“We aren’t supposed to have phones in class but the teachers are really helpful and allow me to use my phone applications to help me understand,” Thomas-Patterson said. “Also, the classes let out earlier in the day than back home.”
Also, he describes the different types of high schools for kids in Germany. Technically there are five different levels of secondary schools, but Thomas-Patterson said he’s been exposed to the two most common, which are based on the student’s ultimate future life plan: Gymnasium if planning on going to college or Realschule if planning on completing an apprenticeship and then entering into the workforce.
Realschule is for grades five through 10 in most states of the country, and leads to part-time vocational schools and higher vocational schools with a broader range of focus for intermediate students, and finishes with a final examination called Mittlere Reife, just after grade 10. It is now possible for students with high academic achievement at the Realschule to switch to Gymnasium at graduation, however. Gymnasium can be for students as young as 10-14, but most often garner students at the latter age. It is designed to prepare students for higher education, and finishes with a final examination Abitur after grade 12, but Thomas-Patterson said it’s usually after year 13.
Gymnasium is the most fitting for his goals, Thomas-Patterson said.
“Gymnasium is the much harder track and is for kids who are college bound. It preps us for university study or for a both academic and vocational credit,” he said.
Despite the extra class load, reading and language barrier Thomas-Patterson said he very much likes the way Germans structure education.
“It’s not easy, it’s hard, but I love it and it’s worth the challenge,” he said.
The teen turns his focus to more than just the world of academia, as he is involved some clubs, too. He is in band as a member of the wind symphony with his host father, Volker Kreft, who is a lawyer by profession. He is also involved in Boy Scouts with his host brothers, which is Protestant Christian Church affiliated.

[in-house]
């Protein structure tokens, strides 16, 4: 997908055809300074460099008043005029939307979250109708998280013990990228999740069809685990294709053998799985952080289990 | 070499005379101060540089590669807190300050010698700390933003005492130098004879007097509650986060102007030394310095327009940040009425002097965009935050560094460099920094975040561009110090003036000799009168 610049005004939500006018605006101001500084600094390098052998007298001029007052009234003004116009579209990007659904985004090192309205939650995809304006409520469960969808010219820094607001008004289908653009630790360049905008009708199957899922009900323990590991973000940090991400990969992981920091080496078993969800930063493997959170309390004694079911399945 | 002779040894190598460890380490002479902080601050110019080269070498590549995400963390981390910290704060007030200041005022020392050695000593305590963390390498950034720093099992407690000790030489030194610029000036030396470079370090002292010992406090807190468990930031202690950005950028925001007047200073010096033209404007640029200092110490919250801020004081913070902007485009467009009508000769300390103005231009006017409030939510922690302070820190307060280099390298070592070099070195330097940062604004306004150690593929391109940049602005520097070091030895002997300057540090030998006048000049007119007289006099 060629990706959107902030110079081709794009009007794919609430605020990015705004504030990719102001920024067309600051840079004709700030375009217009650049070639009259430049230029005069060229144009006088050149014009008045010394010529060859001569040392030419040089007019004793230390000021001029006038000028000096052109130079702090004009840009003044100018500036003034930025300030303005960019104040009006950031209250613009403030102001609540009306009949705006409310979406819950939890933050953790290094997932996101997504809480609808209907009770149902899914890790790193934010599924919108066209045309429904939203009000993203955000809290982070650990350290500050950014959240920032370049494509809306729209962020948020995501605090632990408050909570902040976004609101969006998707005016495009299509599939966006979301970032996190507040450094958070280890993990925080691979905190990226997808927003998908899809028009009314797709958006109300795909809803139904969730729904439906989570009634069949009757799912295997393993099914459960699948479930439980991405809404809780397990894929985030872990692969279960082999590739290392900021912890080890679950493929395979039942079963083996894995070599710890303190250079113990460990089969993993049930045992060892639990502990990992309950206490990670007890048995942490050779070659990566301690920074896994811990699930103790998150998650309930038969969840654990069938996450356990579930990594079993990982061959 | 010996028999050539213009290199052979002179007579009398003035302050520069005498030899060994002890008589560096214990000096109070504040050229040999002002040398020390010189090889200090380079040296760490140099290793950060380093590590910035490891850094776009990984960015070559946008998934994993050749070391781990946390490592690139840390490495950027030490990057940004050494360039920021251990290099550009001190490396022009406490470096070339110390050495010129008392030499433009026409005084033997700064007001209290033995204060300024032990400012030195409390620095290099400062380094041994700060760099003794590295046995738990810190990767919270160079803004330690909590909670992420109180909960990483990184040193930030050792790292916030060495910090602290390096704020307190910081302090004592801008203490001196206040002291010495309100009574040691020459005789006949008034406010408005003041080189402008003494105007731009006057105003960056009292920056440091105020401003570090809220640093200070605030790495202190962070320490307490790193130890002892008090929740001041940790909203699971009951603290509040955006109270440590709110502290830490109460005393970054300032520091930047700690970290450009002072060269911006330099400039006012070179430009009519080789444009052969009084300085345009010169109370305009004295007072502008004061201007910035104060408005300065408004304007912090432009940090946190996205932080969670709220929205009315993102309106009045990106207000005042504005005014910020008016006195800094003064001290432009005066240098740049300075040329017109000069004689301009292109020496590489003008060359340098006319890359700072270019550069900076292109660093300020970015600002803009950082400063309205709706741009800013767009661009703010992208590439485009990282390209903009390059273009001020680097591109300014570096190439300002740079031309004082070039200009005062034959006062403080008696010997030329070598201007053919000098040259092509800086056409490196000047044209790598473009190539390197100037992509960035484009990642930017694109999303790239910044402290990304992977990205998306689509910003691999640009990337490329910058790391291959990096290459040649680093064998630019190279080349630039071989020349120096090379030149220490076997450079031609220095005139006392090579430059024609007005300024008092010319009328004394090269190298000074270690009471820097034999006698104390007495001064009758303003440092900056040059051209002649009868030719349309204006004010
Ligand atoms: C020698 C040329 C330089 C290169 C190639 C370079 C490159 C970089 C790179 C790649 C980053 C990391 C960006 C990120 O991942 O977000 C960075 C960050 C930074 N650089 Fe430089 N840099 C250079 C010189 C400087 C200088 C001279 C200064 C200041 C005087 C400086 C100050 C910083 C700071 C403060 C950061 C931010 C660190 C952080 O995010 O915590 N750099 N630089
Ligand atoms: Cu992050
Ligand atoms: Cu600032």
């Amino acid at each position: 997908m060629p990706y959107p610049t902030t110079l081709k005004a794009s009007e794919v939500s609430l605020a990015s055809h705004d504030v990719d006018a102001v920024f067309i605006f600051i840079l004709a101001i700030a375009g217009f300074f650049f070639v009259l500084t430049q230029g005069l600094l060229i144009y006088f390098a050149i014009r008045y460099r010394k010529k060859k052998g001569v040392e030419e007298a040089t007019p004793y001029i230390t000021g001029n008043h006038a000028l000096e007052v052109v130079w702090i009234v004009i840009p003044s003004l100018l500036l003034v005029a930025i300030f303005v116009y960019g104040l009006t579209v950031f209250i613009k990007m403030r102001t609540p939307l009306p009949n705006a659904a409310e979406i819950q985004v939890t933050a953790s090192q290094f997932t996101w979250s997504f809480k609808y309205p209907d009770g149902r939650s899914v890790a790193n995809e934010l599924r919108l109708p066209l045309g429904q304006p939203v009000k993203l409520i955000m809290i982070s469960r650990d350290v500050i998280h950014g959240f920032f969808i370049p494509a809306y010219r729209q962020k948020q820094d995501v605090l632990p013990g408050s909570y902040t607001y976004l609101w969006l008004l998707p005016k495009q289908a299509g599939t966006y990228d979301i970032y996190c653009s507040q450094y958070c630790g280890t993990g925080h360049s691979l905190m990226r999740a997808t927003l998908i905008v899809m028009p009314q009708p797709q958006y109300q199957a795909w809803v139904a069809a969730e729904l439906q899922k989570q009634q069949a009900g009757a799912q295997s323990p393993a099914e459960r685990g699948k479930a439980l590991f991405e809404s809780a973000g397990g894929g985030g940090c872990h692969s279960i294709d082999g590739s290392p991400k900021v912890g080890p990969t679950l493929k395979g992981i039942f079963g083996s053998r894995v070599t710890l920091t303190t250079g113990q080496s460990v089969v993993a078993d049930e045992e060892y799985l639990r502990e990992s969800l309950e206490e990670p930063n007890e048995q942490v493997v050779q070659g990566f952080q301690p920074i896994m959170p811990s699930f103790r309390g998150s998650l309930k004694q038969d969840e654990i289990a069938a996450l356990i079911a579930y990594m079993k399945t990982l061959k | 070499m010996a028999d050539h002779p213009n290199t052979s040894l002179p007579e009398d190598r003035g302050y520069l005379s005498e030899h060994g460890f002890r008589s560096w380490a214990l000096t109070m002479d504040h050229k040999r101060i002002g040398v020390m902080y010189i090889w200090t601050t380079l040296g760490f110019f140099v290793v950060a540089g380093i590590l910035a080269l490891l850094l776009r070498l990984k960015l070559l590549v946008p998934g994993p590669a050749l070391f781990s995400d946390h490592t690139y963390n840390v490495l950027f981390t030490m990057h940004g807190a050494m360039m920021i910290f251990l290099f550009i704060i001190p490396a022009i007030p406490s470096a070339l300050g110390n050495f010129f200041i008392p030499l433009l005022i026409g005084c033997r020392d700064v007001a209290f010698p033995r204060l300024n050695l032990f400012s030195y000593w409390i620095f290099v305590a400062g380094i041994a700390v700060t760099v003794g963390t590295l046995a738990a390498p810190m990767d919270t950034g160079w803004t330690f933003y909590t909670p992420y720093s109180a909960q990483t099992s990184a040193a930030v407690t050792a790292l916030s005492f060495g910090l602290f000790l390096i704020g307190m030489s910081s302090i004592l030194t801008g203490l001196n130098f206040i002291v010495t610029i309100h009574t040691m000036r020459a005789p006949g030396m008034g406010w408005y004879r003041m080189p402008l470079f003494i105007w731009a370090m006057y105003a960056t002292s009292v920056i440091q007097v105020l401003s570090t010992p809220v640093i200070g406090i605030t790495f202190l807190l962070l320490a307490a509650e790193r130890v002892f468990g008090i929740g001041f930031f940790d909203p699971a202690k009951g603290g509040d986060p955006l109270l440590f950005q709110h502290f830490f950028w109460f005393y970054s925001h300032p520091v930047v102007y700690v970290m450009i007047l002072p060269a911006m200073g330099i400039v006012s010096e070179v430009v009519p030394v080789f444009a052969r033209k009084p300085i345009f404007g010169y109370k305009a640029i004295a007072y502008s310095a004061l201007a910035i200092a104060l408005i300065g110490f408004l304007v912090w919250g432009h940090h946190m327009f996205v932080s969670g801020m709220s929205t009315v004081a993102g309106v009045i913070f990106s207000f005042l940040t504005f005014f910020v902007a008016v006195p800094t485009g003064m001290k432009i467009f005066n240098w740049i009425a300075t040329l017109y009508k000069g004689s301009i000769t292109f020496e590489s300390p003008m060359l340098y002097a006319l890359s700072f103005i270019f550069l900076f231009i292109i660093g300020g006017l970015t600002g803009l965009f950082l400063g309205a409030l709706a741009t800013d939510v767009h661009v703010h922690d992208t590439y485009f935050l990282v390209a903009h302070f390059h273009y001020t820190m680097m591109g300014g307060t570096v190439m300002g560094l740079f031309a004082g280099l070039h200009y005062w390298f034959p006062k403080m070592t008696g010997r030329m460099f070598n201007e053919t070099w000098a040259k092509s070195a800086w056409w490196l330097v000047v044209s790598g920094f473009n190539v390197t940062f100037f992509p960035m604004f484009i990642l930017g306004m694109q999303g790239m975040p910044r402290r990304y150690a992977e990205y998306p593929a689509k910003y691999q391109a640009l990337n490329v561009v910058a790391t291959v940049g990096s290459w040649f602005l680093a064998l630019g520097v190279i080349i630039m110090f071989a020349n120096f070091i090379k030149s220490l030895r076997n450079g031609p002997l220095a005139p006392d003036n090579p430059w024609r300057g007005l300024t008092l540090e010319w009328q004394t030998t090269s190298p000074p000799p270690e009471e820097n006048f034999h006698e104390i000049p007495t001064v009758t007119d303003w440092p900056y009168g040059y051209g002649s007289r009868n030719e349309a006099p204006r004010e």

His host brothers are Frederick, 14, who participates in tennis and ballroom dancing clubs, and Max, 10, who is a table tennis and football guru. His host sister is Eva, 16, but she is currently studying abroad in Texas with another exchange program. Anya Kreft, his host mother, is a bank clerk.
“Even ballet is a common activity here among the kids, too,” he said with a smile.
Living in the suburb of Buehlau, which is in the east part of the German State of Saxon near the capital of Dresden, Thomas-Patterson said he gets to ride the tram sometimes and travel around in neighboring areas. Some of the neighboring countries are Poland and the Czech Republic.
“It’s really a big and interesting experience to be here. I love to travel with the other students and my host family alike to see the (expansive) landscape and scenery of rivers, foothills and mountains. It’s very different from home in the metro-east,” Thomas-Patterson said.
It’s really a big and interesting experience to be here. I love to travel with the other students and my host family alike to see the (expansive) landscape and scenery of rivers, foothills and mountains. It’s very different from home in the metro-east.
In his first three weeks there after arriving Aug. 12, Thomas-Patterson said he got around a lot, with his favorite spots being the Elbe River and Dresden. The Elbe is one of the major rivers of Central Europe beginning in the Czech Republic’s Krkonose Mountains, and travels into and through Germany for several hundred miles.
“It’s so scenic here. There were grape vineyards that overlooked the river, and when we went into the big city of Dresden we visited a famous church, which translated is called ‘Our Lady Church.’ It was destroyed in World War II, but in the early 2000s was rebuilt,” he said.
Much like here in America, many Germans who Thomas-Patterson meets ask him questions regarding the U.S. presidential election, Thomas-Patterson said.
“There’s no voting for chancellor or head of state here, but the citizens do choose the members of Parliament, and then the parties chose, so it’s different in some ways, but also slightly similar,” he said.